January 18, 2022

MES involvement with for-profit questioned

Critics of the nonprofit Maine Educational Services, the state’s largest provider of student loans, have homed in on MES’ relationship with the for-profit, Internet-based Portland College.

According to top officials of both MES and Intelligent Learning Corp., the MES spinoff that is the parent company of Portland College, MES holds a 10 percent stake in Intelligent Learning.

The nascent cybercollege is owned entirely by Intelligent Learning, which is also a for-profit corporation.

What bothers MES’ detractors is that the organization could be using the profits from student lending made with public money for private purposes.

Tim Sabo, MES vice president for operations, said that his organization has kept the share in Intelligent Learning to recover investments it made in distance-learning research.

This was confirmed by Richard Pushard, now president and chief executive officer of Intelligent Learning, but formerly vice president of MES.

“We’re trying to compensate them for their time and effort to date,” Pushard said.

Portland College is seeking to become the first entirely Internet-based institute of higher learning to be given degree-granting authority by the Legislature.

Two years ago, Pushard said, he began to explore the possibilities for MES to become involved in Internet-based distance learning. This was part of MES efforts that reach beyond higher-education financing and into “higher-education advocacy and economic opportunity,” he said.

MES decided last summer to spin off Intelligent Learning, which focuses on developing and copyrighting software to deliver online courses, according to Pushard. He joined the new venture.

Ten out of Intelligent Learning’s 13 employees worked for MES.

The MES’ stake in Intelligent Learning will allow it to recoup its investment and to earn “a modest royalty in the future,” Pushard said. The 10 percent stake MES holds does not have a dollar value yet, because Intelligent Learning is still just a start-up company.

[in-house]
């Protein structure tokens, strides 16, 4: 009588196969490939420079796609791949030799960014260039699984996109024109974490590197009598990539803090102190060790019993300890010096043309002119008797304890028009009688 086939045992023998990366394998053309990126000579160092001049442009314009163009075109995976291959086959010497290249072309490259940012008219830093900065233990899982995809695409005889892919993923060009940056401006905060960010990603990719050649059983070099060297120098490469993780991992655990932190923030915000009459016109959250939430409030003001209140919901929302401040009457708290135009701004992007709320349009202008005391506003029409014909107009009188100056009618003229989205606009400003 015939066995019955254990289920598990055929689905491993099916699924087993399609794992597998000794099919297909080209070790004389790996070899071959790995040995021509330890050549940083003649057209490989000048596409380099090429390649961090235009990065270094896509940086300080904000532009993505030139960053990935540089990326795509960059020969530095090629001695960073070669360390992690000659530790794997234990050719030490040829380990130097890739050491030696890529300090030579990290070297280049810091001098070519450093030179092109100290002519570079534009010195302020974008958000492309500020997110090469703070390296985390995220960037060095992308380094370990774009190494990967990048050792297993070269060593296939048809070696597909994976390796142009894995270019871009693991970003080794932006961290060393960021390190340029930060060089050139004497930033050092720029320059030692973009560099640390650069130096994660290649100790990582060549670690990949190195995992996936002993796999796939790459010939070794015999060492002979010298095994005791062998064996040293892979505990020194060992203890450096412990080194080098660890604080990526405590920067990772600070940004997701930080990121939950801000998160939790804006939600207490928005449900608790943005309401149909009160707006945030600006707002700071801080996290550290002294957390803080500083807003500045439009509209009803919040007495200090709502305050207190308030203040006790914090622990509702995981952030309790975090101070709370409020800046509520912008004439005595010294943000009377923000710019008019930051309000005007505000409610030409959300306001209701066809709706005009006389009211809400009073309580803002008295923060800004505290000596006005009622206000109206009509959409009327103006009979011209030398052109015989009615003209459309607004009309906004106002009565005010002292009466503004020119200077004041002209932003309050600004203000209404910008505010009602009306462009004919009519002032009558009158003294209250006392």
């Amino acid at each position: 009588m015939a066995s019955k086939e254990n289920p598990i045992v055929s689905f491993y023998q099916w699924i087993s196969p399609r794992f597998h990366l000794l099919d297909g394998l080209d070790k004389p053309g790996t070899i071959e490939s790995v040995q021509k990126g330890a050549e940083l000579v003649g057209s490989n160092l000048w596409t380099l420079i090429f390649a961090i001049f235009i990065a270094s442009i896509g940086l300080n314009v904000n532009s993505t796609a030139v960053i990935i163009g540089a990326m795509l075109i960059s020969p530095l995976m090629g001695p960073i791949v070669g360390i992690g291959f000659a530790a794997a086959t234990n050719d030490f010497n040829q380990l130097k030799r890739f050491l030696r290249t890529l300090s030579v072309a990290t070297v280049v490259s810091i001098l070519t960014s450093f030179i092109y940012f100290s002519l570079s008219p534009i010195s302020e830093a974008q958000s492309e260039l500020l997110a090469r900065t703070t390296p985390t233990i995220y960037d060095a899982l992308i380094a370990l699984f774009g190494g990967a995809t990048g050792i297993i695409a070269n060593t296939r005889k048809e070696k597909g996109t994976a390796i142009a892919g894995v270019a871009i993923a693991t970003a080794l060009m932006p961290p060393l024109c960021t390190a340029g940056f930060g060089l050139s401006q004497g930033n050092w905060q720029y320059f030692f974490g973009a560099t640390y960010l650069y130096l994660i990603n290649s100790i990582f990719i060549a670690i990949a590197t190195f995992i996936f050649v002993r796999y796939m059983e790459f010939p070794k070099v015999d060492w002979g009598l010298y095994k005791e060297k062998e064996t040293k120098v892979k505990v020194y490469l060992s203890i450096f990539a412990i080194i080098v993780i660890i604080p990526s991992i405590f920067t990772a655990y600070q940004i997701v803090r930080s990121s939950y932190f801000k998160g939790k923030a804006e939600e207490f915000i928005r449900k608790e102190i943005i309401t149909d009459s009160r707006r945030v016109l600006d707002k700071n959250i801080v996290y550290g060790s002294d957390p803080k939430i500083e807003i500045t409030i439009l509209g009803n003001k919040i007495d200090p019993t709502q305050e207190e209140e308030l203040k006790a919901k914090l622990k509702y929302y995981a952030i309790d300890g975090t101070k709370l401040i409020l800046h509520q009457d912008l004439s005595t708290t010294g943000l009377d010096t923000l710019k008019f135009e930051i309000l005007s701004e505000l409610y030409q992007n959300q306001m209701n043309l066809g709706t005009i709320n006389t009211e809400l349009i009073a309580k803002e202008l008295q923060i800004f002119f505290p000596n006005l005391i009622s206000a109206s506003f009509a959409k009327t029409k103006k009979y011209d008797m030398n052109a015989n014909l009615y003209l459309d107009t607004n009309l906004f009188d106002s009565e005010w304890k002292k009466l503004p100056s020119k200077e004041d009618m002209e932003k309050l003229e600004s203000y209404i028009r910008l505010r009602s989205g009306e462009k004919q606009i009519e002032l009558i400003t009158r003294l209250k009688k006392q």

However, Rep. Michael Brennan, D-Portland, co-chairman of the Legislature’s Education Committee, said about the stake, “Clearly this clouds the issue a little bit for me.”

Brennan is the sponsor of legislation that would give Portland College degree-granting authority. Brennan said that he was aware there was some connection between MES and Intelligent Learning but was not sure of the specifics.

“I’d like to evaluate the merits of Portland College on the merits of Portland College,” Brennan said Tuesday. “But as a result of this interest, it will make the discussions surround both Portland College and MES.”

The 10 percent stake raises questions about whether MES ought to be involved in a for-profit, online college at all, he said.

At the same time the Education Committee will look at Portland College during the legislative session that begins Jan. 5, the Legislature’s Committee on Business and Economic Development will be looking at MES and its access to tax-exempt bonds.

MES is the largest student-loan provider in the state, controlling about 62 percent of the market. While MES is a private, nonprofit organization, it administers a quasi-state agency, the Maine Educational Loan Authority, and a private, nonprofit setup at the behest of the state known as the Maine Educational Loan Marketing Authority. These are the two agencies that raise the money that MES lends to students and parents.

Both MELA and MELMAC receive a portion of $150 million in tax-exempt bonds the federal government permits the state to issue each year. These tax-exempt bonds allow the agencies to raise money cheaply. The purpose of providing them with these bonds is so that they can pass the savings on to student loan borrowers.

What makes some leery of the relationship among the three organizations is that MELA and MELMAC were established with state purposes in mind, while MES is a private, nonprofit organization.

“The public subsidy is transferred to a private entity and thus loses public accountability,” said state Treasurer Dale McCormick about the relationship. “There’s way too much murkiness.”

A special commission appointed by lawmakers to look into the use of tax-exempt bonds recommended last week that MELA and MELMAC be merged and be brought under closer legislative scrutiny.

MES counters that it puts the money it earns from the student loan business to public purposes, such as investing in educational programs. For example, MES bought Sylvan Learning Systems.

“We’re still in the hole,” Sabo said about MES’ investment in Sylvan.

Pushard emphasized the purpose of Portland College is to help those already in the work force to gain more knowledge and skills, as well as to retrain workers who have lost jobs.

“Portland College’s online training and retooling of skills can be an incentive to draw new businesses to Maine,” he said.

However, Pushard also said it would compete with other virtual universities for students across the country, not just in Maine.

Sen. Mary Small, R-Bath, a member of the Education Committee, said that since May she has worked off and on as a consultant for MES on the Portland College initiative.

“I looked at what other states and countries were doing,” she said. “This [Internet education] is going gangbusters worldwide. New England, and particularly Maine, is so far behind.”

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